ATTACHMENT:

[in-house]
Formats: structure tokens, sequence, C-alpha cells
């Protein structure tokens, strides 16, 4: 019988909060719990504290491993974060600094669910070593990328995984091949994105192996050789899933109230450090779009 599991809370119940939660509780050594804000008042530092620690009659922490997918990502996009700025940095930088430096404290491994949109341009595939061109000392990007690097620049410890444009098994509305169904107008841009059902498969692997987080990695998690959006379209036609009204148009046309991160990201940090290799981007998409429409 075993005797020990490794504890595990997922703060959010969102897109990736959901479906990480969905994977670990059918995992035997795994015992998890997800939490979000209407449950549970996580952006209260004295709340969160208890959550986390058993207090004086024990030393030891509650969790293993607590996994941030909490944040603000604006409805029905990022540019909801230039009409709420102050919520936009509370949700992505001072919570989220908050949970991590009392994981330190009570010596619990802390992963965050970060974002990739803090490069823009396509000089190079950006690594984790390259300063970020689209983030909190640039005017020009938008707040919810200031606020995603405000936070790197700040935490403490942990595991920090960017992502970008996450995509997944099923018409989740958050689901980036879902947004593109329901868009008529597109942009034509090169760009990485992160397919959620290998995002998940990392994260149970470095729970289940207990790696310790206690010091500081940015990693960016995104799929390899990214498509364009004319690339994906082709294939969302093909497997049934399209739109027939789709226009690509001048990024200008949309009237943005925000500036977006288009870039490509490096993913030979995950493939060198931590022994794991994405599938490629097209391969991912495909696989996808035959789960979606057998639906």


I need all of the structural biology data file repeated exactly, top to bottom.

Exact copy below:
[in-house]
Formats: structure tokens, sequence, C-alpha cells
């Protein structure tokens, strides 16, 4: 019988909060719990504290491993974060600094669910070593990328995984091949994105192996050789899933109230450090779009 599991809370119940939660509780050594804000008042530092620690009659922490997918990502996009700025940095930088430096404290491994949109341009595939061109000392990007690097620049410890444009098994509305169904107008841009059902498969692997987080990695998690959006379209036609009204148009046309991160990201940090290799981007998409429409 075993005797020990490794504890595990997922703060959010969102897109990736959901479906990480969905994977670990059918995992035997795994015992998890997800939490979000209407449950549970996580952006209260004295709340969160208890959550986390058993207090004086024990030393030891509650969790293993607590996994941030909490944040603000604006409805029905990022540019909801230039009409709420102050919520936009509370949700992505001072919570989220908050949970991590009392994981330190009570010596619990802390992963965050970060974002990739803090490069823009396509000089190079950006690594984790390259300063970020689209983030909190640039005017020009938008707040919810200031606020995603405000936070790197700040935490403490942990595991920090960017992502970008996450995509997944099923018409989740958050689901980036879902947004593109329901868009008529597109942009034509090169760009990485992160397919959620290998995002998940990392994260149970470095729970289940207990790696310790206690010091500081940015990693960016995104799929390899990214498509364009004319690339994906082709294939969302093909497997049934399209739109027939789709226009690509001048990024200008949309009237943005925000500036977006288009870039490509490096993913030979995950493939060198931590022994794991994405599938490629097209391969991912495909696989996808035959789960979606057998639906």